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what is it?

“Recent past” is a term that has been used for the past thirty years to describe architectural resources less than fifty years old. It is sometimes used more broadly to define resources that originated post-World War II, in the modern era. This era is characterized as a time of tremendous technological, architectural, and engineering innovation and social change. Resulting architectural resources were unique and often remarkably different from their predecessors. In addition to new architectural styles, during this era suburban sprawl and urban renewal projects markedly changed our built environment and surrounding landscape.

In general, resources less than fifty years old are less appreciated by the public, often face significant threats, and are not considered historic, making their preservation more challenging than older resources. As Julie H. Ernstein, Anthea M. Hartig, and Luis G. Hoyos said in their piece on the recent past for the National Trust for Historic Preservation’s Forum Journal, “too much of the recent past lies captured in recent memory…this closeness makes decisions to preserve modern post-war places complicated if not downright perplexing.” As a part of recent memory, both good and bad, it is much harder to make a case to the public for the preservation of resources from the recent past. It is more accepted to advocate for the preservation of resources from the distant past, which people do not feel as personal a connection with. Paul Goldberger, architecture critic for The New Yorker, said, “I think we are not particularly inclined to value things created in our own time—we remember the world without them, and we don’t easily believe that these buildings can possibly possess the depth and resonance of ‘true’ history… As much as we may like to think of these buildings as new, they really do represent history by now, whether we like it or not.” Resources from the recent past will not have the chance to become “true history” unless actions are taken now to assure their preservation.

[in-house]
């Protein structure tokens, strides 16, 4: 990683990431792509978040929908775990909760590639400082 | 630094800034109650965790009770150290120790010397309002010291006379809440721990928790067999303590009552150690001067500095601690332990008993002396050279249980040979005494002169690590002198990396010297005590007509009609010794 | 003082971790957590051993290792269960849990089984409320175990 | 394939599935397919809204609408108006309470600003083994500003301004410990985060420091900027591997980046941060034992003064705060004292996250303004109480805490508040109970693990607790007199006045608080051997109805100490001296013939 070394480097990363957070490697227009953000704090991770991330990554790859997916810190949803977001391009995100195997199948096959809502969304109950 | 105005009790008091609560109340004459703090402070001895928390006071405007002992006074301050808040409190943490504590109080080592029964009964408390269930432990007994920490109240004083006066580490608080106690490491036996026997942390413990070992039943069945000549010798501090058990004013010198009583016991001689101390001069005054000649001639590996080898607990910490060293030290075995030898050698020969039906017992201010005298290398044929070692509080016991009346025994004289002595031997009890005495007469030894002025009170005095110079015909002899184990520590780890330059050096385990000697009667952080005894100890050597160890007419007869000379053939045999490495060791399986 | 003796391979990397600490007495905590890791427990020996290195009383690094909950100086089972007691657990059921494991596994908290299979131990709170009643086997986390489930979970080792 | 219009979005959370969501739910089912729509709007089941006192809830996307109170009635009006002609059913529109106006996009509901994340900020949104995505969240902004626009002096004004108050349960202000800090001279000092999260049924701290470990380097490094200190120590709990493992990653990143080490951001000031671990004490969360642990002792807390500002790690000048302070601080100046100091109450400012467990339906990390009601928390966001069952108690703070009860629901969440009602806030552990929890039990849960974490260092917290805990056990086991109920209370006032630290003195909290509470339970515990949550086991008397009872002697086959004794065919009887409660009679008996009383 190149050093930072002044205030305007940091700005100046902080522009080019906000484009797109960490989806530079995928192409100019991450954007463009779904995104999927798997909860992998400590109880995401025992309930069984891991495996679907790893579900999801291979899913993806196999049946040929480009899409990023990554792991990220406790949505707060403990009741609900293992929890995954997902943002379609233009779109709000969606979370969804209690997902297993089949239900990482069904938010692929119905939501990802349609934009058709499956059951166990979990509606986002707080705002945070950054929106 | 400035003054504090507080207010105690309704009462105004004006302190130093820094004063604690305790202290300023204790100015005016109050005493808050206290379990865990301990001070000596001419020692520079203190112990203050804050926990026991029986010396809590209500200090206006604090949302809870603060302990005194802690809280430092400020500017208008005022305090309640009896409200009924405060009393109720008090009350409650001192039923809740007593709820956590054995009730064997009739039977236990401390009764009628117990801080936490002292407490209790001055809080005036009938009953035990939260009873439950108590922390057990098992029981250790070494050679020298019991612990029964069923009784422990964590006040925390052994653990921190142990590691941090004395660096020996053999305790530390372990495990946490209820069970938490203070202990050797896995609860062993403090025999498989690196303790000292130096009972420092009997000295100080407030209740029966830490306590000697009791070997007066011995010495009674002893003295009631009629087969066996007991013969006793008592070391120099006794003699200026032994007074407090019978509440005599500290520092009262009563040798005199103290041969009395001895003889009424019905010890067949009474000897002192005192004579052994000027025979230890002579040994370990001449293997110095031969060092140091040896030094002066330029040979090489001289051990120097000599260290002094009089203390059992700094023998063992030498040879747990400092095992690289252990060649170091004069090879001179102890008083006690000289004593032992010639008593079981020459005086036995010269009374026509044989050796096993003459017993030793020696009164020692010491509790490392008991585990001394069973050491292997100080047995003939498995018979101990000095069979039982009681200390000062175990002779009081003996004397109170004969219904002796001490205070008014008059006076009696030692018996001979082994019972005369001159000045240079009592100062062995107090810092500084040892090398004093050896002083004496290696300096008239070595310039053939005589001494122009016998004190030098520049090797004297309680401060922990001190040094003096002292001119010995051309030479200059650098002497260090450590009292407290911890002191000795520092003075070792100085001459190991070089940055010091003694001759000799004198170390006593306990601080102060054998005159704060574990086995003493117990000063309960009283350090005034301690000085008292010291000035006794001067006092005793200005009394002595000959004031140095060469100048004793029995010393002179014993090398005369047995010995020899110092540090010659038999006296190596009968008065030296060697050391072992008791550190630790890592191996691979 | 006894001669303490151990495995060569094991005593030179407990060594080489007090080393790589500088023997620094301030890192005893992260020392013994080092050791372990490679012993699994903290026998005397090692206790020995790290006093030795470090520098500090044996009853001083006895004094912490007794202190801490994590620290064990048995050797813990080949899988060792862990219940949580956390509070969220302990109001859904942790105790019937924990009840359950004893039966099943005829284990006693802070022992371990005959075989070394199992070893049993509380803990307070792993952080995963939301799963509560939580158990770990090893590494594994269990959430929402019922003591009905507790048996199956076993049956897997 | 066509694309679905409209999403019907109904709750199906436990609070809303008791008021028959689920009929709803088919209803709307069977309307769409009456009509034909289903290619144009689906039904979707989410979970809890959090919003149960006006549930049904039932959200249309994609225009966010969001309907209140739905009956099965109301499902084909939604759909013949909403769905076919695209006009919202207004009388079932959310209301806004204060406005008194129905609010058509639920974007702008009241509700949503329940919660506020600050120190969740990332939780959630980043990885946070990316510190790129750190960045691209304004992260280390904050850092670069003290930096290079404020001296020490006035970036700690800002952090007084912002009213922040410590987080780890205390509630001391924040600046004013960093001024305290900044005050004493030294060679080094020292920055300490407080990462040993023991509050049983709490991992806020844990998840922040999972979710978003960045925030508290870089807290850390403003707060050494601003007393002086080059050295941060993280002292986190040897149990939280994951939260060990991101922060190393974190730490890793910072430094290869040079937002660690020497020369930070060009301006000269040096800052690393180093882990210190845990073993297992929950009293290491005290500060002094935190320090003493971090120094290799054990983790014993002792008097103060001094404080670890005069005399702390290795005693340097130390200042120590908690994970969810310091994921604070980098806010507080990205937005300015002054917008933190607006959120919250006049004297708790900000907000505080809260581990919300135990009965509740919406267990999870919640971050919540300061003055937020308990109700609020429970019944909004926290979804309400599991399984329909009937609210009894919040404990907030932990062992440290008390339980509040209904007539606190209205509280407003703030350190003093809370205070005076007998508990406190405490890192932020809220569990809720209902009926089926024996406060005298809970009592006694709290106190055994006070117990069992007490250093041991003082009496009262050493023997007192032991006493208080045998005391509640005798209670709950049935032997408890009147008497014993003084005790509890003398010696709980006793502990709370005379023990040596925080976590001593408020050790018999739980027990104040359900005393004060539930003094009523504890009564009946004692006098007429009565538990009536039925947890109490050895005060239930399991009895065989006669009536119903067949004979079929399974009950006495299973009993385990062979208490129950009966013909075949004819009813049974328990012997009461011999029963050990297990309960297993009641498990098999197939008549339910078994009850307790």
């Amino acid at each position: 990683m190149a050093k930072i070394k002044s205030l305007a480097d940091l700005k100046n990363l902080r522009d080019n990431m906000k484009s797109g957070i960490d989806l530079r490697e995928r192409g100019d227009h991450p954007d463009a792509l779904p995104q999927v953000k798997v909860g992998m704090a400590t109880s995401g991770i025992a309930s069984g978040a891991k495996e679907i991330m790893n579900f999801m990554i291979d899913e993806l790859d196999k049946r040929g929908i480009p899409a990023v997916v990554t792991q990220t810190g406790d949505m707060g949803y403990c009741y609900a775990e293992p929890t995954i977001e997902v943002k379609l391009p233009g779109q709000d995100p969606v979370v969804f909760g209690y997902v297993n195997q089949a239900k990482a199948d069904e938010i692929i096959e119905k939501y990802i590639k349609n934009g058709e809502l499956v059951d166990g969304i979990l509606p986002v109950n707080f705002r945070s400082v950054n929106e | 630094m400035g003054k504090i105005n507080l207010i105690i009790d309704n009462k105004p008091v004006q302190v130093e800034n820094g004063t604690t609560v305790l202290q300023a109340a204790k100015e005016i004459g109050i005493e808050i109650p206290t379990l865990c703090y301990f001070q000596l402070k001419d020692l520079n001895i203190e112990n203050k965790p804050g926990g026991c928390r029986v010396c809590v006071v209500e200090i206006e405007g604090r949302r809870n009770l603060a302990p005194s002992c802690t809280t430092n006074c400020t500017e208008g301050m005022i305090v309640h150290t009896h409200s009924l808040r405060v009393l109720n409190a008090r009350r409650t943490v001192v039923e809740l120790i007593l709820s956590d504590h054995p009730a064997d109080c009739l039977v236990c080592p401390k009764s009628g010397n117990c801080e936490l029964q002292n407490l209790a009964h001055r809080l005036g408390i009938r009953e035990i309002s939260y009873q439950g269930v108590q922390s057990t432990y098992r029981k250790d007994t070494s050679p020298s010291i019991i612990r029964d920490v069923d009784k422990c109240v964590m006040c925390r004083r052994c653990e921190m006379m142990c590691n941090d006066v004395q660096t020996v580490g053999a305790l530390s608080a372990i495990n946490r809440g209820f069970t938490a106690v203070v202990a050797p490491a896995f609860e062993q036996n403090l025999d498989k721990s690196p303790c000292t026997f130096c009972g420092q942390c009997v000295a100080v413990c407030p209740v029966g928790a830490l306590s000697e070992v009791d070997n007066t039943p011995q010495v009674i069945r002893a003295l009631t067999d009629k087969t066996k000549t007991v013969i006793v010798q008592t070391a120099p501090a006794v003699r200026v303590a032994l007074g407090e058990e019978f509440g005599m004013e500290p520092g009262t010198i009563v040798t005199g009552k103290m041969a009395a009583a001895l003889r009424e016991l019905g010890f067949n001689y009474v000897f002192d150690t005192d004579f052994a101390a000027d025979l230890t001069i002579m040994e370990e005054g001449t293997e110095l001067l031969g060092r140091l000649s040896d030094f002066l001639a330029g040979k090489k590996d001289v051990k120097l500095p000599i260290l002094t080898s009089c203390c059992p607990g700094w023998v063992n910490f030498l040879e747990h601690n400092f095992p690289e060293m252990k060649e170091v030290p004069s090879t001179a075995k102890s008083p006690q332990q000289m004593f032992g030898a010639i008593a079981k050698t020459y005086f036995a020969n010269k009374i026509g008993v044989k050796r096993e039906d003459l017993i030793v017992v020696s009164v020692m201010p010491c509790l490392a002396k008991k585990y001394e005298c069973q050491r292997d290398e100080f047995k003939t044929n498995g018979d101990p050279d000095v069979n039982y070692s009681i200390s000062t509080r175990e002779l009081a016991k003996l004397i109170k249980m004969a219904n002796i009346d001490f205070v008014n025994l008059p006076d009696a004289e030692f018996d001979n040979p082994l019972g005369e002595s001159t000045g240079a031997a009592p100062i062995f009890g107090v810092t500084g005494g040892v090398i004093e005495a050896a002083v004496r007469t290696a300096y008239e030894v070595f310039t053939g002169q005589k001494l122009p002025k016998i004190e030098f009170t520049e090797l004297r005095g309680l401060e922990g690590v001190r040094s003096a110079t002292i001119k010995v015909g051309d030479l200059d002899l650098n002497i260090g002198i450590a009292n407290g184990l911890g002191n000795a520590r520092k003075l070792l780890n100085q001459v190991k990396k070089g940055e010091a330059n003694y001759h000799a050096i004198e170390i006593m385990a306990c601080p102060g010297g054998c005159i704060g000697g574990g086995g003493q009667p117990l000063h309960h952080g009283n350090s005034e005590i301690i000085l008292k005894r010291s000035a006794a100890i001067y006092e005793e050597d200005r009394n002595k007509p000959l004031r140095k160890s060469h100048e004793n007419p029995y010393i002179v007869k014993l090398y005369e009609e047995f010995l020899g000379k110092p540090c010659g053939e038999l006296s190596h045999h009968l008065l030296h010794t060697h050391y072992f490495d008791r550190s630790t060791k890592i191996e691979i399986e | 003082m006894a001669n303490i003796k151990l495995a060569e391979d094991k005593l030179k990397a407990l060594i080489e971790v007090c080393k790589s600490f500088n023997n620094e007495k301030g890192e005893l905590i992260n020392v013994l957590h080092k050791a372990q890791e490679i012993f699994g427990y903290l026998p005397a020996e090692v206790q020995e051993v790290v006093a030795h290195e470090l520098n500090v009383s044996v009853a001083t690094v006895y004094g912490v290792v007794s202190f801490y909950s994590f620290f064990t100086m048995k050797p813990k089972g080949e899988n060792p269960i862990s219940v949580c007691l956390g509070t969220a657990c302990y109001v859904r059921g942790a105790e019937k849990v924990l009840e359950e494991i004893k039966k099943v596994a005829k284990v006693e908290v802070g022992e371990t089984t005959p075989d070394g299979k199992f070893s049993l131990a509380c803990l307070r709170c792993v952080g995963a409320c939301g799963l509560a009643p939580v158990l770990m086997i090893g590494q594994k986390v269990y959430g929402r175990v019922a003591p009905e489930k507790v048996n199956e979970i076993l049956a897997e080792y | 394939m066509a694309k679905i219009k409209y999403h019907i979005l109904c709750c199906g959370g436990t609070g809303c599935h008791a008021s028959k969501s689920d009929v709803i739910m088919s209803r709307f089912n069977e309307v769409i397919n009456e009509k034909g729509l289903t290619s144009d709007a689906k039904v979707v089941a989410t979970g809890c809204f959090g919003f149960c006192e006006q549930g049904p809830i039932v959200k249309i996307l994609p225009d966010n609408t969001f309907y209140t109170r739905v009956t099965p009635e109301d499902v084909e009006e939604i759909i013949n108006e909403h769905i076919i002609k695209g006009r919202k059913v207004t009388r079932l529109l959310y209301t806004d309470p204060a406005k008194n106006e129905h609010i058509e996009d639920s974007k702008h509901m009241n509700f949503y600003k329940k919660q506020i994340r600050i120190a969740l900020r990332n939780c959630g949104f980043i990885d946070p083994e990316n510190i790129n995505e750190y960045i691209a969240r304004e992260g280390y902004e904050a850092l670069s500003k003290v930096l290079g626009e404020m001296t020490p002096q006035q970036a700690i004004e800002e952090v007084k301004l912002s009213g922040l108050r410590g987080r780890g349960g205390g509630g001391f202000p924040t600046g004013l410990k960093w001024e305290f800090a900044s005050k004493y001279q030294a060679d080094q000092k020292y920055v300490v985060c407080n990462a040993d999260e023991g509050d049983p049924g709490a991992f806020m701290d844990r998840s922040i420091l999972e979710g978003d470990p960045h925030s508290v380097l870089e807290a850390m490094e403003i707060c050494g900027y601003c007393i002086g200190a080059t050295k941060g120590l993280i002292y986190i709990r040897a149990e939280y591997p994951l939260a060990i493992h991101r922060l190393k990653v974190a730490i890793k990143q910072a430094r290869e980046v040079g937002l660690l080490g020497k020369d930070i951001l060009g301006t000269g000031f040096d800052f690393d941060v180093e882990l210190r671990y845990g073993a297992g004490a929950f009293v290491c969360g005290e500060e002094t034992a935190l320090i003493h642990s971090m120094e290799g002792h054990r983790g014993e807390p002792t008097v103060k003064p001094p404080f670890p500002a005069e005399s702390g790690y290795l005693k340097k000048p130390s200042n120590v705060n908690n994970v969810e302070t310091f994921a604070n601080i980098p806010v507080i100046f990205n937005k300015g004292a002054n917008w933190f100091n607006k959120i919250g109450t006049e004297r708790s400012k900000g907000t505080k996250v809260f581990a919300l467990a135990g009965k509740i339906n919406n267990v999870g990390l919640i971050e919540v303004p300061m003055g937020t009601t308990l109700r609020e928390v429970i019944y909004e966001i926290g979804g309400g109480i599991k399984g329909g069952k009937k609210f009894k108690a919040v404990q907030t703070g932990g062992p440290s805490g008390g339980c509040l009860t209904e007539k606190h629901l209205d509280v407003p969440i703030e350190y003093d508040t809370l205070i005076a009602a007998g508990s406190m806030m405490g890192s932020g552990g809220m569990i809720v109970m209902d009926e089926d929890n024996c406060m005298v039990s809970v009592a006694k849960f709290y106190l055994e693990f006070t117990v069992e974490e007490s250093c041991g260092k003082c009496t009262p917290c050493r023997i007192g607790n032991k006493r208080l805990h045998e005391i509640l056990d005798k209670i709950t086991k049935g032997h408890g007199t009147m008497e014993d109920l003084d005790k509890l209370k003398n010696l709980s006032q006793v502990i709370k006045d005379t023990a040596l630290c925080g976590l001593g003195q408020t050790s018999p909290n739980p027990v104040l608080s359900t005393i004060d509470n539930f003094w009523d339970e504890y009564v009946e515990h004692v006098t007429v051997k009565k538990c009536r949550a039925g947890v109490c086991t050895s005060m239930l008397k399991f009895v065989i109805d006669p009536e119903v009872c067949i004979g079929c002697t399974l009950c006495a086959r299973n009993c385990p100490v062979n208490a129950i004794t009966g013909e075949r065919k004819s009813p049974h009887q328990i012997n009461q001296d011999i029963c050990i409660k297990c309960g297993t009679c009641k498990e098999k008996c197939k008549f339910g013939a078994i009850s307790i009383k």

One major designation for American resources of architectural and historical significance is the National Register of Historic Places. The National Register is the official list of the nation’s historic places worthy of preservation. Resources more than fifty years old meet the first criteria of eligibility for the National Register but resources less than fifty years old are rarely listed on the National Register because they must be proved to be exceptionally significant. The Register is maintained by the U.S. Department of the Interior and in addition to documenting significant historic places, the Register also qualifies resources for certain preservation benefits and incentives. Because recent past resources do not qualify under the “fifty-year rule,” they are often mistakenly considered ineligible for the National Register altogether or unworthy of historic preservation efforts.

Whether they are seen as significant or not, resources from the recent past are all around us. Some architectural styles associated with the recent past include A-Frame, Brutalism, Billboard Architecture/ Logo Building/ Signature Architecture, Builders Economic House/ Economical Small House and Minimal Traditional, Exaggerated Modern/ Googie, Expressionism, Formalism/ Neo-Formalism/ New Formalism, International Style, Prefabricated, Ranch House, Split-level, Sputnik Modern/ Space-Age, Visual Front/ Open Front, Closed Front, and Recessed Open Front. Resources from the recent past vary in condition and utility, but regardless of their style or form, their value to the architectural record should be considered before modification or demolition because of the role that they have played in our architectural landscape and history.

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